Eight-year-old Serena Jacques loves to read.


She’s quite the bookworm, which is remarkable since she suffers from a rare condition that means she has to re-learn words every single day.


That’s because she suffers from a condition that’s so rare it doesn’t even have a name, and will likely never have a cure. It causes many problems, including global developmental delay, speech and language difficulties and short term memory loss.


“She can count and is learning to read but she will forget numbers and words as she goes along,” mum Jeni told Kidspot.




“For example, she’ll be reading a book and can read the same word on each page but when she gets to the end of the book she’ll have to learn the word again because she won’t remember it.”


Unfortunately, Serena’s issues mean that she’s behind other kids of the same age.


“She doesn’t use her tenses right either, we’ve been told by specialists that her intelligence level is more like a five-year-old.


“When Serena was two I noticed that she was a bit different, she didn’t seem to achieve regular milestones like walking or talking.”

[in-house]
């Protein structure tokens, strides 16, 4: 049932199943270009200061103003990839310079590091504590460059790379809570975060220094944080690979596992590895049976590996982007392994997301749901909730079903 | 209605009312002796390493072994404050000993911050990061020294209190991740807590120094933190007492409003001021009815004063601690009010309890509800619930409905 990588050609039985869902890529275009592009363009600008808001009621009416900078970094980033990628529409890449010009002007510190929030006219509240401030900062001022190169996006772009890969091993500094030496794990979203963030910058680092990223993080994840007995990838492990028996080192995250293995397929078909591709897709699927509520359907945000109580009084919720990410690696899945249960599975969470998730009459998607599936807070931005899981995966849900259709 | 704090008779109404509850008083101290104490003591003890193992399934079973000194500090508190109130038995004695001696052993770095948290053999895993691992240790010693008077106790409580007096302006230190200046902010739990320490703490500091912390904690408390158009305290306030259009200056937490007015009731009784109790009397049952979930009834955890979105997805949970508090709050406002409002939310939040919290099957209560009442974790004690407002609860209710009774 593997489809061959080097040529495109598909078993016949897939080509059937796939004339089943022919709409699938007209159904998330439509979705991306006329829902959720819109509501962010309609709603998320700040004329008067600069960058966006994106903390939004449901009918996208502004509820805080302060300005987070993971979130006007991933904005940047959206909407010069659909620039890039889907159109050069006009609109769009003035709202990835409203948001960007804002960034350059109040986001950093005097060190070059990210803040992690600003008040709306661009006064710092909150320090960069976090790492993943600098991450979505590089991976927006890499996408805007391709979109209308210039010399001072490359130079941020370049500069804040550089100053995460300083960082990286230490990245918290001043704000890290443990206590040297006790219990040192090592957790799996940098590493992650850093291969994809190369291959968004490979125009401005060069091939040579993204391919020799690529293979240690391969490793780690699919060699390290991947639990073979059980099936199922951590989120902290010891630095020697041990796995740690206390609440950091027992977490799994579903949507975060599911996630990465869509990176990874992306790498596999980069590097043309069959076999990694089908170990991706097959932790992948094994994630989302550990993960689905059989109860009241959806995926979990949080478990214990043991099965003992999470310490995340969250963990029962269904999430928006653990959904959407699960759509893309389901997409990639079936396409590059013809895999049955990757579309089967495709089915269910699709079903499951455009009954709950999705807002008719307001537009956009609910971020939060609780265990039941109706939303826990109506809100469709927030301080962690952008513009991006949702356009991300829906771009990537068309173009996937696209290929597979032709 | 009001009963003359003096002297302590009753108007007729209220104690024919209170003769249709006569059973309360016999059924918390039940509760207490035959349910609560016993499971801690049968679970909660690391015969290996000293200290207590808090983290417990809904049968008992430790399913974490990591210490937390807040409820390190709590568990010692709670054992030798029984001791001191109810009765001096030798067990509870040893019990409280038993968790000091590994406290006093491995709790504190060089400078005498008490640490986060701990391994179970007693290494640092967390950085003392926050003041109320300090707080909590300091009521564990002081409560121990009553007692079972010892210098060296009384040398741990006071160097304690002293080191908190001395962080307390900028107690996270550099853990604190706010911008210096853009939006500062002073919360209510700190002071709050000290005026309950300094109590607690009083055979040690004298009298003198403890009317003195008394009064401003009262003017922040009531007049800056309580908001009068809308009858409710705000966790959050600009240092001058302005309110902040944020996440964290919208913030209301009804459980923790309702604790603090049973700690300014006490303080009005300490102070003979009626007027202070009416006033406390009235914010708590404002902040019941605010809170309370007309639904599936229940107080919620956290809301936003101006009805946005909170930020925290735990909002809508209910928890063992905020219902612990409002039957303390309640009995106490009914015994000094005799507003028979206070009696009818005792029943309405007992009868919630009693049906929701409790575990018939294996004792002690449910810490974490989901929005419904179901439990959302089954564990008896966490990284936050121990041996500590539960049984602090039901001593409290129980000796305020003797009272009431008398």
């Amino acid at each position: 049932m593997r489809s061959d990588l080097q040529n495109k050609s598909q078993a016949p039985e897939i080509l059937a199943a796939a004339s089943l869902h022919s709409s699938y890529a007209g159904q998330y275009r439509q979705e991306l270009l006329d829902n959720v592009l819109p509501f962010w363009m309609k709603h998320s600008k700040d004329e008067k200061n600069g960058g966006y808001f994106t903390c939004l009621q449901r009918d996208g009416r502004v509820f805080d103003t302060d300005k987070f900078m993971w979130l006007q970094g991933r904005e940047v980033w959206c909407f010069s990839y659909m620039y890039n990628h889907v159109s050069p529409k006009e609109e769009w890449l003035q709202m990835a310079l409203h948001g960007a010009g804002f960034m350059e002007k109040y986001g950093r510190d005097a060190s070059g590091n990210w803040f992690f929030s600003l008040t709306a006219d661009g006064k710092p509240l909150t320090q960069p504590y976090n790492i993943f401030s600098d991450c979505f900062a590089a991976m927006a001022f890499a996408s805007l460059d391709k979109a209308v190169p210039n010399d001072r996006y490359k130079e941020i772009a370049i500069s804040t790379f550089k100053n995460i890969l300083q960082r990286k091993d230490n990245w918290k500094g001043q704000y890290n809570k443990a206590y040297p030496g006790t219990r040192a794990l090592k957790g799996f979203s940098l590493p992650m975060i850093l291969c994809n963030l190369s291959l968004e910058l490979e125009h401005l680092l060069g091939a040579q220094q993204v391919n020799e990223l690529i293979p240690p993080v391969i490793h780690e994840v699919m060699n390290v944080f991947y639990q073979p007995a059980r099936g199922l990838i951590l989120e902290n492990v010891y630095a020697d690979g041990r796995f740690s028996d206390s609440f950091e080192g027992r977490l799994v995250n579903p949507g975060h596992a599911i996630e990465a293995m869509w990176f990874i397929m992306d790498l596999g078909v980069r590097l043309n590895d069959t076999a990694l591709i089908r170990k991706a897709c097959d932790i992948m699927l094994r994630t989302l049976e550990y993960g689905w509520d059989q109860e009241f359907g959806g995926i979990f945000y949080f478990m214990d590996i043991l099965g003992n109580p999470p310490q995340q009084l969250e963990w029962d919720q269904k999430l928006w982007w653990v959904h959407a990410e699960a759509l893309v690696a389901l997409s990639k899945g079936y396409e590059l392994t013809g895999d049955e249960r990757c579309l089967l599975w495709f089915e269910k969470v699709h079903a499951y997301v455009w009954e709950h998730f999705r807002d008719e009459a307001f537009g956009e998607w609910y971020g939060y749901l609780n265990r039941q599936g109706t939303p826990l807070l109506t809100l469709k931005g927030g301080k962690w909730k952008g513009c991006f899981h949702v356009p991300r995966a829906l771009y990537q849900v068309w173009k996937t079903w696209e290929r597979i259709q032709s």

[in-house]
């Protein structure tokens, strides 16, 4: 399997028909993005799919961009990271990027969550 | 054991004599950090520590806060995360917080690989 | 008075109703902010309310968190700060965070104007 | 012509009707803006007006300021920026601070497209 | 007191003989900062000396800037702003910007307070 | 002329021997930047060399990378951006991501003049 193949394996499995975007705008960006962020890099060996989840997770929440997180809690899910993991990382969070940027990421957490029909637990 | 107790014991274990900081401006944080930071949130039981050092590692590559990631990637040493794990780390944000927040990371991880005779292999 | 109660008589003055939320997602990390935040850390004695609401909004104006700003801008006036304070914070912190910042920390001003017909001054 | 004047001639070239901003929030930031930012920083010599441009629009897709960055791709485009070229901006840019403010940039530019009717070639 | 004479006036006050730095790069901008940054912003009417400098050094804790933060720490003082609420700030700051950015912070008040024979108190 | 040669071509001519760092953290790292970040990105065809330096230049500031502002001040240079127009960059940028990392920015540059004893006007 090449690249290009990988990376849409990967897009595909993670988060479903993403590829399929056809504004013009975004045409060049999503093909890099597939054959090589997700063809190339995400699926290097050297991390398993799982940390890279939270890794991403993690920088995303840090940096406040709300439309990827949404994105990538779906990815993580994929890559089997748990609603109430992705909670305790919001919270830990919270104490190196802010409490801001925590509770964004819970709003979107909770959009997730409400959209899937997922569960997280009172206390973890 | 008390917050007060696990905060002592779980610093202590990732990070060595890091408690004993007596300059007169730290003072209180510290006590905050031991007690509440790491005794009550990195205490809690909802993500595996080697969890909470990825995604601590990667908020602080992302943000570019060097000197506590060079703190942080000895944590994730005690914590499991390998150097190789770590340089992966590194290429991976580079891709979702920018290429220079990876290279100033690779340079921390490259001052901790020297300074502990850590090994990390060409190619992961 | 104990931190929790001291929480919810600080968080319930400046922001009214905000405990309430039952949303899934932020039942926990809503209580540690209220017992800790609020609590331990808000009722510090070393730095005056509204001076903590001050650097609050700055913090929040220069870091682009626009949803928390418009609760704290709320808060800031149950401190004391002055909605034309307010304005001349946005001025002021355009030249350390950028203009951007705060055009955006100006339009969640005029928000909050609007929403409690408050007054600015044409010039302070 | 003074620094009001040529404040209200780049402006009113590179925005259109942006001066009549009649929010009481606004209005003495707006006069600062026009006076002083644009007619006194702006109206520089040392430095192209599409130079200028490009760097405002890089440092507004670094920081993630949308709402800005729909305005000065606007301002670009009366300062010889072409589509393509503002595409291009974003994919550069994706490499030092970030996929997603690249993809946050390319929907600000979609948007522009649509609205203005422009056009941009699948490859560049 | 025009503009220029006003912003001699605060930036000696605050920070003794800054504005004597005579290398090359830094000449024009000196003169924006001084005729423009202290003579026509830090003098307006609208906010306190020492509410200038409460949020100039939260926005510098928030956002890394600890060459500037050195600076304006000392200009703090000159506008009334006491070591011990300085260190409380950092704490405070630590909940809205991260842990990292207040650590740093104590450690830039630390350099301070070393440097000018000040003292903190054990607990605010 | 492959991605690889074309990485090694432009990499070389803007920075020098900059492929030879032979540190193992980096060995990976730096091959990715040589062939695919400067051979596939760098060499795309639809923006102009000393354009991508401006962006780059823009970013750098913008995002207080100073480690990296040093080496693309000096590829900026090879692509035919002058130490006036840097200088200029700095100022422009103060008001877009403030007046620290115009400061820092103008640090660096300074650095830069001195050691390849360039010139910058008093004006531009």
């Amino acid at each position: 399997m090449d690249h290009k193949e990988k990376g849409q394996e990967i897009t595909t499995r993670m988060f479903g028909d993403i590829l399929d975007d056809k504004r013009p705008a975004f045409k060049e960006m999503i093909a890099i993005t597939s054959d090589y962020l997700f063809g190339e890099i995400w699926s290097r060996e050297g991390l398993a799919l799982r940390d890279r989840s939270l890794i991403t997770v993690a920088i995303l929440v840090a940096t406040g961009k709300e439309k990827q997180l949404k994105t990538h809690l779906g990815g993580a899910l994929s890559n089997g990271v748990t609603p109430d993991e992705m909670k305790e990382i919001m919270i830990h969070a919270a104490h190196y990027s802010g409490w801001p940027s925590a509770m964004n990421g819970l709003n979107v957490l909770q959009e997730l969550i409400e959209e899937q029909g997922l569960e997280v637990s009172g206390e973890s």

Serena’s condition is known by medics as 1p25.3 Microdeletion, but doesn’t have a name that’s publicly recognised.



While her six-year-old sister Felicity is in a higher class at school, Serena is doing well, particularly with her reading skills.


She doesn’t let her short term memory loss stop her from enjoying stories, citing Room on the Broom as her favourite book.


“Serena was very late learning to talk and you could tell she’d get frustrated because she couldn’t express herself,” she said.


“Now you can ask her how she’s feeling and she’ll tell you that her brain isn’t working properly or isn’t doing what she wants it to.”


While her reading skills are strong, Serena is overly-trusting so mum Jeni worries about her socially.



“Now you can ask her how she’s feeling and she’ll tell you that her brain isn’t working properly or isn’t doing what she wants it to.


“Because of her condition she’s just so overly friendly and innocent – you can’t take your eyes off her when she’s out because she could easily walk off with anyone.”


“I’m glad that we’ve finally gotten a diagnosis for her but it was heart-breaking as well, there was a real grief for her hopes and dreams that may never happen now because of the condition.


“But that’s just her future now and we’ll learn to deal with it. She’s such a lovely girl though and she’s so friendly and compassionate it’s amazing.”


SHARE to help raise awareness of Serena’s condition.